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Revision Notes on Determinants and System of Equations

  • Minor of the element at the ith row is the determinant obtainedby deleting the ith row and the jthcolumn

  • The cofactor of this element is (-1)i+j (minor).


         where A1, B1 and C1 are the cofactors of a1, b1 and c1 respectively.

  • The determinant can be expanded along any row or column, i.e. Δ = a2A2 + b2B2 + c2C2 or Δ = a1A1 + a2A2 + a3A3 etc.

  • The following result holds true for determinants of any order: aiAj + biBj + ciCj  = Δ  if i = j,  = 0   if i ≠ j.

  •  Some important properties of matrices and determinants:

1) If rows be changed into columns and columns into the rows, then the values of the determinant remains unaltered.

2) If any two row (or columns) of a determinant are interchanged, the resulting determinant is the negative of the original determinant.

3) If two rows (or two columns) in a determinant have corresponding elements that are equal, the value of determinant is equal to zero.

4) If each element in a row (or column) of a determinant is written as the sum of two or more terms then the determinant can be written as the sum of two or more determinants.

5) If to each element of a line (row or column) of a determinant, some multiples of corresponding elements of one or more parallel lines are added, then the determinant remains unaltered.

6) If each element in any row (or any column) of determinant is zero, then the value of determinant is equal to zero.

7) If a determinant D vanishes for x = a, then (x - a) is a factor of D, in other words, if two rows (or  two columns) become identical for x = a, then (x-a) is a factor of D.

8) In general, if r rows (or r columns) become identical when a is substituted for x, then (x-)r-1 is a factor of D.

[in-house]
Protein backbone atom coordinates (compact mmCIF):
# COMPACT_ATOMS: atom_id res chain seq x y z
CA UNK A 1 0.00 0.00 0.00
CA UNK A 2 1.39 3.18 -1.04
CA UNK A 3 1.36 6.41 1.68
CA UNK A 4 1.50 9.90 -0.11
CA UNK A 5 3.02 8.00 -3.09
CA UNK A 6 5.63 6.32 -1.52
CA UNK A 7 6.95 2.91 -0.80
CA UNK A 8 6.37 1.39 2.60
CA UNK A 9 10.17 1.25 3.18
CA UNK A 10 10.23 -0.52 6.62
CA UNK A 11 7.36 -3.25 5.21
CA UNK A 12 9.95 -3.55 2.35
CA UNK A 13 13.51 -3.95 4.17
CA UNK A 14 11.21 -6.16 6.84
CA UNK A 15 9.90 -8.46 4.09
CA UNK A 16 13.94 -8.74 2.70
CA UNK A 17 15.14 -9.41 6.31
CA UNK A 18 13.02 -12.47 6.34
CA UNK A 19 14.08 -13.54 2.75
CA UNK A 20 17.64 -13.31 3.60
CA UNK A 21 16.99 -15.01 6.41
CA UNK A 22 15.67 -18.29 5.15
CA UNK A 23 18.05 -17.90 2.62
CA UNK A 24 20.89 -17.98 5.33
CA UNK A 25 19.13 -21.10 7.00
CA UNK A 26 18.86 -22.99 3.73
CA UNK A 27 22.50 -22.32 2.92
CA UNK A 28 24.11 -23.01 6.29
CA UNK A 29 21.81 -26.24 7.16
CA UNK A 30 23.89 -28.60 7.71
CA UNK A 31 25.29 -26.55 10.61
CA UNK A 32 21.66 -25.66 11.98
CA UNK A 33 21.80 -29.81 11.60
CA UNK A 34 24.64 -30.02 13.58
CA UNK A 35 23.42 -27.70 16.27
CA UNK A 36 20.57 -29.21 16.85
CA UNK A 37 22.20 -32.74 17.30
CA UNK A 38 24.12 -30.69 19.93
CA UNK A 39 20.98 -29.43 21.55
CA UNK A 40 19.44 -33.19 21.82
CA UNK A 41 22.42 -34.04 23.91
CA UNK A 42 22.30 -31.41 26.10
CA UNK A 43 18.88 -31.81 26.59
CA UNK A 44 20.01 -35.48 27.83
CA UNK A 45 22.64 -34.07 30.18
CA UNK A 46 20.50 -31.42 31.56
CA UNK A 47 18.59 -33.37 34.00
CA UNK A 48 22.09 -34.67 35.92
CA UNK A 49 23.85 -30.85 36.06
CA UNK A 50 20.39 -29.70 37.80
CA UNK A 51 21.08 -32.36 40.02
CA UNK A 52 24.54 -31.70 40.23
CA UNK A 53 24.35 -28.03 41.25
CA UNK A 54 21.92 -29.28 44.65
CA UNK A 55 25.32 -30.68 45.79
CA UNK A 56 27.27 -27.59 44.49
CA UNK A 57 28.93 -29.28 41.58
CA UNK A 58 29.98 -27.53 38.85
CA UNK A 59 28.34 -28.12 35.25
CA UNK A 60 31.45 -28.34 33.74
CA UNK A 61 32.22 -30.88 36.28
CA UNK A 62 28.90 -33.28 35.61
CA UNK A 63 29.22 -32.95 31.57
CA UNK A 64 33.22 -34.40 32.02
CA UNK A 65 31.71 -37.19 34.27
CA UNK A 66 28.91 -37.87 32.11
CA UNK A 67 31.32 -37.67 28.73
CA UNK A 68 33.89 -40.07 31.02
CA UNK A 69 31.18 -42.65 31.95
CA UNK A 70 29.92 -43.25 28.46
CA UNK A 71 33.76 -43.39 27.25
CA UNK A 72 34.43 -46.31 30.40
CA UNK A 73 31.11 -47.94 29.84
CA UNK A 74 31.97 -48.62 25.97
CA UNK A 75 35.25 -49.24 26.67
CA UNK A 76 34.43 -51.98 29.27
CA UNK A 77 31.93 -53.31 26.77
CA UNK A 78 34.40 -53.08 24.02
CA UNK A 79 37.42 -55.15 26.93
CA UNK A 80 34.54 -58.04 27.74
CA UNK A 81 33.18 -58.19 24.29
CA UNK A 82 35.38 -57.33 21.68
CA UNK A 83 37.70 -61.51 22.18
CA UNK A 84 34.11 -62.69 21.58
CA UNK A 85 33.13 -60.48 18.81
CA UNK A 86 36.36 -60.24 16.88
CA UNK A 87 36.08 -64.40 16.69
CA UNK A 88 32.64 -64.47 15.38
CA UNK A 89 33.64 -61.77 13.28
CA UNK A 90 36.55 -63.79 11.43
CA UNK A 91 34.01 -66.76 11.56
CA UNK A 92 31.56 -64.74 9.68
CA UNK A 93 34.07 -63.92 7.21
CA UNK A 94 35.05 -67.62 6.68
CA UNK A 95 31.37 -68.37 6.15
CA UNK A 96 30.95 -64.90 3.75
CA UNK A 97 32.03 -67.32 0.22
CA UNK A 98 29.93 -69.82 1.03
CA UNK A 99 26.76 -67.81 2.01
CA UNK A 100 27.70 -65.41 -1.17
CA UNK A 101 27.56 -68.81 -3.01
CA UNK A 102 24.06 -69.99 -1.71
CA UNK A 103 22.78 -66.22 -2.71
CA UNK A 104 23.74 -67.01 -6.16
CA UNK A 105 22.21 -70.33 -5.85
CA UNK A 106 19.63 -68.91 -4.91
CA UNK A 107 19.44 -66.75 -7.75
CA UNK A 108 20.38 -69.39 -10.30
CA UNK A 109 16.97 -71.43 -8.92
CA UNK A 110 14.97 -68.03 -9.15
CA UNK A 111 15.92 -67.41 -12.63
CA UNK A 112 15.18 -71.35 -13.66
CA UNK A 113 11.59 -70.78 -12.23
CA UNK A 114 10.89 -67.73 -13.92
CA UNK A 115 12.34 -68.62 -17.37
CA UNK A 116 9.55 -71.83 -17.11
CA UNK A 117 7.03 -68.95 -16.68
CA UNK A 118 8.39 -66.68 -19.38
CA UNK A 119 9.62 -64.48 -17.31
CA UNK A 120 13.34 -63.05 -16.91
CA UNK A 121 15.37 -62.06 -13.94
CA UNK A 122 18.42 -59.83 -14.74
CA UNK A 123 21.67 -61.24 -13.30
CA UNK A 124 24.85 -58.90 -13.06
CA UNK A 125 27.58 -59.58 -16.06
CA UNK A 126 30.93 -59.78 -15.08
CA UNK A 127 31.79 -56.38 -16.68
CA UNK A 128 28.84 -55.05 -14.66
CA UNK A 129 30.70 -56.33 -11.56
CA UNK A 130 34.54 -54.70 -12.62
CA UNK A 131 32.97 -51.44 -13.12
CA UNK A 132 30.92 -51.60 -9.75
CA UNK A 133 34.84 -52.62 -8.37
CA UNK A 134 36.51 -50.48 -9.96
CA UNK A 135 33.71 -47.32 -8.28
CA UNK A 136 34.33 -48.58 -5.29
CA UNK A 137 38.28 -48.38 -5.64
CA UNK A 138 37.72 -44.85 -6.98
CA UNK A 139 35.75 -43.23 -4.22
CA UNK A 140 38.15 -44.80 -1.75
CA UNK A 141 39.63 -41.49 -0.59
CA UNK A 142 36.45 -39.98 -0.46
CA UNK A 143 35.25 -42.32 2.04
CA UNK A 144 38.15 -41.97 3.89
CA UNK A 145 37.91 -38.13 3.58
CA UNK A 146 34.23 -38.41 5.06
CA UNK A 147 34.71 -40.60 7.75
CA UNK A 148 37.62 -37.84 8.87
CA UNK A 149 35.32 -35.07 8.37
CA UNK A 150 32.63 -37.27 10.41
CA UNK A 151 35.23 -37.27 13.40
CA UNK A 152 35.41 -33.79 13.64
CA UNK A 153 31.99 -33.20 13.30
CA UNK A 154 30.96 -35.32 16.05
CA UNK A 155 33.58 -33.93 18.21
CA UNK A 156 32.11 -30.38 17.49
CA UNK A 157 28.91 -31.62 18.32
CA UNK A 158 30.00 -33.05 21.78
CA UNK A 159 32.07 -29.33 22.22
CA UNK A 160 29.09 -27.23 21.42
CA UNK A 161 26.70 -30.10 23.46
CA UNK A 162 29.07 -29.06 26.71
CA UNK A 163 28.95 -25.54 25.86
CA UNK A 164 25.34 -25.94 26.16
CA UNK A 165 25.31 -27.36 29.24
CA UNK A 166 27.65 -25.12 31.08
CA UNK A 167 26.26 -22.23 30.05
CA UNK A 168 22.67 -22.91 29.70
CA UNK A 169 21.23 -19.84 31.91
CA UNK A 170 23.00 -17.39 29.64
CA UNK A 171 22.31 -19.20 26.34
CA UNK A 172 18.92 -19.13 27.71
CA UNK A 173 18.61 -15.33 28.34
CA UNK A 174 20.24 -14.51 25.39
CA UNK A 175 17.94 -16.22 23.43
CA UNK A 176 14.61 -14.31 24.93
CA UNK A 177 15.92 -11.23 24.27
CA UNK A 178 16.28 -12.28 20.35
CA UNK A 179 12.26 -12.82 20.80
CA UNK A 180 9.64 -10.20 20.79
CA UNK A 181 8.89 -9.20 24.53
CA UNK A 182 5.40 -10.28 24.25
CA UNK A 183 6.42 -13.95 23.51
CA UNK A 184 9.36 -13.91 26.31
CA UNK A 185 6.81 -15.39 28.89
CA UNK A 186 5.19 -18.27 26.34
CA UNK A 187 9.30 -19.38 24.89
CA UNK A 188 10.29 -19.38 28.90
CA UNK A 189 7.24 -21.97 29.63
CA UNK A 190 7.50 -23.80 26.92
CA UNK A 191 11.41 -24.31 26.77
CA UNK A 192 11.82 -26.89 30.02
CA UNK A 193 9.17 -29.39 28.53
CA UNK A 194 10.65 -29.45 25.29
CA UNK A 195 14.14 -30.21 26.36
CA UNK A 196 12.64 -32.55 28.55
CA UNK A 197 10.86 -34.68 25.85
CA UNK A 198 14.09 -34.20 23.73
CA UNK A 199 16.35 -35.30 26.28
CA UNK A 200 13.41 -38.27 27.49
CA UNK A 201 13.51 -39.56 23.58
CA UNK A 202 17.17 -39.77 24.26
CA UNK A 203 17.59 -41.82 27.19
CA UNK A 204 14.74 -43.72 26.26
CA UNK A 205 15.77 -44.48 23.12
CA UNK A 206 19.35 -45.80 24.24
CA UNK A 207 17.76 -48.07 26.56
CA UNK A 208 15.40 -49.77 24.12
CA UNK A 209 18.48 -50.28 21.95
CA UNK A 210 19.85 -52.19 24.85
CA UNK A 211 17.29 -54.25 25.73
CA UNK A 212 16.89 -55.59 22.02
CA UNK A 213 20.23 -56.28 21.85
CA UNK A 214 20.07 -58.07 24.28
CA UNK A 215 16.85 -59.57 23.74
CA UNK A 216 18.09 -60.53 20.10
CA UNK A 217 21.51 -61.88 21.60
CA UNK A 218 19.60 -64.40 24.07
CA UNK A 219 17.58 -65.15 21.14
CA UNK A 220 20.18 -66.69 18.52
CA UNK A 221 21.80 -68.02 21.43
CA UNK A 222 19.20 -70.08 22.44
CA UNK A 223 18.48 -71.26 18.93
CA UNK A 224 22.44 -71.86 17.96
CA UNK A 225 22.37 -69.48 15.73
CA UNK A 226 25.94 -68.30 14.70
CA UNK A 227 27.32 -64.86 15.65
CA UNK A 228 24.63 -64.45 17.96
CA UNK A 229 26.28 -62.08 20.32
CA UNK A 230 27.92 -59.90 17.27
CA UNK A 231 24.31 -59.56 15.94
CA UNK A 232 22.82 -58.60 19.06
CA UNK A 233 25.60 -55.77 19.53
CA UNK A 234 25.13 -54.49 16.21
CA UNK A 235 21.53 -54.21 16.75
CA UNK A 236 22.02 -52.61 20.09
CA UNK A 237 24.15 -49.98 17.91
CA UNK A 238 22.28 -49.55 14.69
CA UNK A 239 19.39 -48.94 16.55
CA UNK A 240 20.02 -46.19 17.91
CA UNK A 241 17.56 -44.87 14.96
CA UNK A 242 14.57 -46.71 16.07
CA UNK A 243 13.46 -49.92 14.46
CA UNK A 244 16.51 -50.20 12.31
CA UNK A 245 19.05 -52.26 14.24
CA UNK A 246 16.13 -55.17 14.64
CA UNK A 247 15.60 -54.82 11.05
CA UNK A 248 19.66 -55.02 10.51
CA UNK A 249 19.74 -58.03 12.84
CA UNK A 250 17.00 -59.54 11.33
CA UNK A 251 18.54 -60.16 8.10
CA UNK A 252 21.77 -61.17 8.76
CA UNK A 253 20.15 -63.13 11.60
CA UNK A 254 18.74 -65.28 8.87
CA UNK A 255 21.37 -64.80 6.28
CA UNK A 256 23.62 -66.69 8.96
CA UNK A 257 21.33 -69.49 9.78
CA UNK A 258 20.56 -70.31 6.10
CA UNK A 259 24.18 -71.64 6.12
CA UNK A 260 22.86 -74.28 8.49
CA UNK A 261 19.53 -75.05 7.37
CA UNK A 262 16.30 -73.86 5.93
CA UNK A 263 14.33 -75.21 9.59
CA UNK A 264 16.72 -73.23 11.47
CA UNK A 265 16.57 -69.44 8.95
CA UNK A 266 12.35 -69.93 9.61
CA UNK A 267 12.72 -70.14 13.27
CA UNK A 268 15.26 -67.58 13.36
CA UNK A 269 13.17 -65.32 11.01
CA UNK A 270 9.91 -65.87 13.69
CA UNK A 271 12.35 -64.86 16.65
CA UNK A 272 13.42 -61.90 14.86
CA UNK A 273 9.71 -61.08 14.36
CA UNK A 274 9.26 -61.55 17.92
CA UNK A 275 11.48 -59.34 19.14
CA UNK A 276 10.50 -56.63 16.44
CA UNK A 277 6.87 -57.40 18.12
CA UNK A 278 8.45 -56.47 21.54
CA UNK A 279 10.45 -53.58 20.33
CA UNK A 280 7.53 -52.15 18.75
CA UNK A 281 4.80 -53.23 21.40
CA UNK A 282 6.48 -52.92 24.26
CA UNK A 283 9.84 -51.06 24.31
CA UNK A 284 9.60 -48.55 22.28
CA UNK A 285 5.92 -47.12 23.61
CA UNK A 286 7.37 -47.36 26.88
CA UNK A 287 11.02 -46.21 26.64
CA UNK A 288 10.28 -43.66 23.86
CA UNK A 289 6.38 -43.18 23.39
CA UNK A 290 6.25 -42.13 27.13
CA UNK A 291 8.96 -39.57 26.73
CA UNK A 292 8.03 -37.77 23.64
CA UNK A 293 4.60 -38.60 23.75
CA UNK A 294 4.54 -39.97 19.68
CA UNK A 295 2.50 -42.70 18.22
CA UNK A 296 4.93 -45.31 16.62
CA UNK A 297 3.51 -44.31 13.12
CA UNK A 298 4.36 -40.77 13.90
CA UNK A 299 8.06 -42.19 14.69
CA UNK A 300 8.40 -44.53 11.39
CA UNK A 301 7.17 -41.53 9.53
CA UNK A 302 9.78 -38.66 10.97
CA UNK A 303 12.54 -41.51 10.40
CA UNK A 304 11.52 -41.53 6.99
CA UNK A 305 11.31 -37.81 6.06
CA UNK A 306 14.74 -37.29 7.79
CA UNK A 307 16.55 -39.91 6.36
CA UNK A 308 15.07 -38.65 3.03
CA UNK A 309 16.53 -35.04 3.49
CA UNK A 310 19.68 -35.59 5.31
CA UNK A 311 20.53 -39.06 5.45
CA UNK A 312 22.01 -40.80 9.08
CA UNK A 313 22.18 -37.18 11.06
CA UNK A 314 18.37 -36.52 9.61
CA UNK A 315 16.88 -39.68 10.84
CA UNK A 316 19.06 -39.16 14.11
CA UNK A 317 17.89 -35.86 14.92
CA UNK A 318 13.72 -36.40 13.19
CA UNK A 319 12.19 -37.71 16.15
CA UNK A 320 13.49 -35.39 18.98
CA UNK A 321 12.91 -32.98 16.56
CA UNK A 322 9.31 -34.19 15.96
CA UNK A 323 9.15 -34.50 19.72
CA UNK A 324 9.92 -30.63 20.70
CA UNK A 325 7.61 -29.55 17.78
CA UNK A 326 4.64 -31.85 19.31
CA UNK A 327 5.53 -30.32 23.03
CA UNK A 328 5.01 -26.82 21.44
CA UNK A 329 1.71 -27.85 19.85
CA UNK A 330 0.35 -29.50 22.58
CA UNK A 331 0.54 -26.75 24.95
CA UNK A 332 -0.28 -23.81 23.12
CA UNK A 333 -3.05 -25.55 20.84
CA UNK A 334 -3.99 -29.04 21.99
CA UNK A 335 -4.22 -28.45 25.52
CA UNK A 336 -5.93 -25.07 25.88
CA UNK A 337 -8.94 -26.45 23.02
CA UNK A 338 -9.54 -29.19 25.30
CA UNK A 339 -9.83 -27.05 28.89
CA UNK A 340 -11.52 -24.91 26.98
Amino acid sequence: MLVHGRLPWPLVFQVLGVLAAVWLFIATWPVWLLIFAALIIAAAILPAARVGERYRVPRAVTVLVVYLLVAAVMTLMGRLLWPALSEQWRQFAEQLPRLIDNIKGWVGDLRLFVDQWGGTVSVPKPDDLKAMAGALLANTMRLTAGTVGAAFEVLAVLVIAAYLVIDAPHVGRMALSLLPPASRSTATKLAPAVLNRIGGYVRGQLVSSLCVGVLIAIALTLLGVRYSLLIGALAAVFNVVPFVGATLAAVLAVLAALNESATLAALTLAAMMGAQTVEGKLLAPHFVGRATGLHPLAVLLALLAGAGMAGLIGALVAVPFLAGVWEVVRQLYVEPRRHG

• The minor of an element of a determinant is again a determinant (of lesser order) formed by excluding the row and column of the element.

  • The determinant can be evaluated by multiplying the elements of a single row or a column with their respective co-factors and then adding them, i.e.

            Δ = ∑mi=1  aij .Cij,  j = 1, 2,      ...... m.

            = ∑mj=1  aij.Cij,   i = 1, 2,         ...... m.

  • Sarrus Rule: This is the rule for evaluating the determinant of order 3. The process is as given below:

1) Write down the three rows of a determinant.

2) Rewrite the first two rows.

3) The three diagonals sloping down the right give the three positive terms and the three diagonals sloping down to the left give the three negative terms.

                                 Sarrus Rule

  • Multiplication of two Determinants:

1) Two determinants can be multiplied together only if they are of same order.

2) Take the first row of determinant and multiply it successively with 1st, 2nd& 3rd rows of other determinant.

3) The three expressions thus obtained will be elements of 1st row of resultant determinant. In a similar manner the element of 2nd& 3rd rows of determinant are obtained.

  • Symmetric determinant: The elements situated at equal distance from the diagonal are equal both in magnitude and sign.Eg:


  • In a skew symmetric determinant, all the diagonal elements are zero and   the elements situated at equal distance from the diagonal are equal in   magnitude but opposite in sign. The value of a skew symmetric   determinant of odd order is zero. 

  • If the elements of a determinant are in cyclic arrangement, such a determinant is termed as a Circulant determinant.

  • A system of equations AX = D is called a homogeneous system if D = O. Otherwise it is called a non-homogeneous systems of equations.

  • If the system of equations has one or more solutions, then it is said to be a consistent system of equations, otherwise it is an inconsistent system of equations.

  • If A is a non-singular matrix, then the system of equations given by

     AX = D has a unique solutions given by X = A-1 D.

  • If A is a singular matrix, and (adjA) D = O, then the system of equations given by AX = D is consistent, with infinitely many solutions.

  • If A is a singular matrix, and (adjA) D ≠ O, then the system of equation given by AX = D is inconsistent.

  • Let AX = O be a homogeneous system of n linear equation with n unknowns. Now if A is non-singular then the system of equations will have a unique solution i.e. trivial solution and if A is singular then the system of equations will have infinitely many solutions.


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